Bibliographic record and links to related information available from the Library of Congress catalog
Information from electronic data provided by the publisher. May be incomplete or contain other coding.
The Princeton Encyclopedia of Poetry and Poetics, published in 1965, established itself book as a standard in the field. Among the 215 contributors were Northrop Frye writing on allegory, Murray Krieger on belief in poetry, Philip Wheelwright on myth, John Hollander on music, and William Carlos Williams on free verse. In 1974, the Enlarged Edition increased the entries with dozens of new subjects, including rock lyric, computer poetry, and black poetry, to name just a few.
The New Princeton Encyclopedia of Poetry and Poetics accounts for the extraordinary change and explosion of knowledge within literary and cultural studies since the 1970s. This edition, completely revised, preserves what was most valuable from previous editions, while subjecting each existing entry to revision. Over 90 percent of the entries have been extensively revised and most major ones entirely rewritten. Completely new entries number 162, including those by new contributors Camille Paglia, Barbara Herrnstein Smith, Elaine Showalter, Houston Baker, Andrew Ross, and many more. New entries include those on cultural criticism, discourse, feminist poetics, and Chicano poetry.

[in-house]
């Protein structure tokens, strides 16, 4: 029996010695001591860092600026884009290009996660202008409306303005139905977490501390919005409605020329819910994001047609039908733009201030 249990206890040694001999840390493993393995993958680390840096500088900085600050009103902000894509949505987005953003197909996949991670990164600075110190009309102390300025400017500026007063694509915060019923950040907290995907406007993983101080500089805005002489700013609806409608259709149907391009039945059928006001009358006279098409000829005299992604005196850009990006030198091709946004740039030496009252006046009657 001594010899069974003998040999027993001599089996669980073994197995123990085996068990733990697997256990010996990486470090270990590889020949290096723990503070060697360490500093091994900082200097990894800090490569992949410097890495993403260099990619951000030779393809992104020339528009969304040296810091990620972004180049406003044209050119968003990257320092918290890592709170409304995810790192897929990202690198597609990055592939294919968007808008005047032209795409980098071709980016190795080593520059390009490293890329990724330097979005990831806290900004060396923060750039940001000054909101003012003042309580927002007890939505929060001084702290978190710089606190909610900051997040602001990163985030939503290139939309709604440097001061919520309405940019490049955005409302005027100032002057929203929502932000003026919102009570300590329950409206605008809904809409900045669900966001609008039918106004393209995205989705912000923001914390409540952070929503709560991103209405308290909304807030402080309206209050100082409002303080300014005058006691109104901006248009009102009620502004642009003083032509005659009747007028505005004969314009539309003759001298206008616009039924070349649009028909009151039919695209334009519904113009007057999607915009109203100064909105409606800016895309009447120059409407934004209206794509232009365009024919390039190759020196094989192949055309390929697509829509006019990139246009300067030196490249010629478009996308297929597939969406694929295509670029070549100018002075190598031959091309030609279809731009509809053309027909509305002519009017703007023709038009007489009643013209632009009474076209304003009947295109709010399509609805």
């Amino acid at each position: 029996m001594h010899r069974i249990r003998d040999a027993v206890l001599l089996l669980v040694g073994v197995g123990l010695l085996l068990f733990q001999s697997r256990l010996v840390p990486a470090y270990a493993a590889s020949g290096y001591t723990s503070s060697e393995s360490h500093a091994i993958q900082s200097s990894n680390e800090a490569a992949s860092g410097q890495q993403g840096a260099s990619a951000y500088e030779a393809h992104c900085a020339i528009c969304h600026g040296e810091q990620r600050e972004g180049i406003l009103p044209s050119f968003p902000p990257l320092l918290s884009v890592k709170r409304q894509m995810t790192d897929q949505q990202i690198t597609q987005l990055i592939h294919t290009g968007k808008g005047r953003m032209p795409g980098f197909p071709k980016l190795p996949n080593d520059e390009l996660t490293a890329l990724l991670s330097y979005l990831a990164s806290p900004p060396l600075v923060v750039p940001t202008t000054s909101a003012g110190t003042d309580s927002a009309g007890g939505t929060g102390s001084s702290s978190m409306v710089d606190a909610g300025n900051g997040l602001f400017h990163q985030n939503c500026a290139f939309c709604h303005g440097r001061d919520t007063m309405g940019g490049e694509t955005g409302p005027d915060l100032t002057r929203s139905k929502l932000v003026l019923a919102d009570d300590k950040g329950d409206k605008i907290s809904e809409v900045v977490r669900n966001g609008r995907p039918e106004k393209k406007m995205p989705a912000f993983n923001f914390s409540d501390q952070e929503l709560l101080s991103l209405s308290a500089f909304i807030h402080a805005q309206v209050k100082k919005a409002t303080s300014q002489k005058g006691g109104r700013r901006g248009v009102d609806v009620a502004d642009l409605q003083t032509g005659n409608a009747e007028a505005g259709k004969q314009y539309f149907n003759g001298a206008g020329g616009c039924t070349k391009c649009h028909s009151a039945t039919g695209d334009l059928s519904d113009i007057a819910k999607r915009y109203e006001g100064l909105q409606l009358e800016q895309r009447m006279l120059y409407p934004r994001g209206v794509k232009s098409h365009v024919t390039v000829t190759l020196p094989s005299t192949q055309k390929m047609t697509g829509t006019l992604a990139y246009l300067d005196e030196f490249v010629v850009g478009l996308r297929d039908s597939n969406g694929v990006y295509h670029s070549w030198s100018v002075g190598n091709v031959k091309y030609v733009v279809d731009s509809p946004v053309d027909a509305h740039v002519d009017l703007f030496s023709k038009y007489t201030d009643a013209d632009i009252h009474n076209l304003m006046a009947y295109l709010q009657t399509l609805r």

Improvements cover several areas: All the recent developments in theory that bear on poetry are included
bibliographies of secondary sources are ex-tended
cross-references among entries and through blind entries have been expanded for greater ease of use
and coverage of emergent and non-Western poetries is dramatically increased. Indeed, a hallmark of the encyclopedia is its world-wide orientation on the poetry of national and cultural groups.
Library of Congress subject headings for this publication: Poetry Dictionaries, Poetics Dictionaries, Poetry History and criticism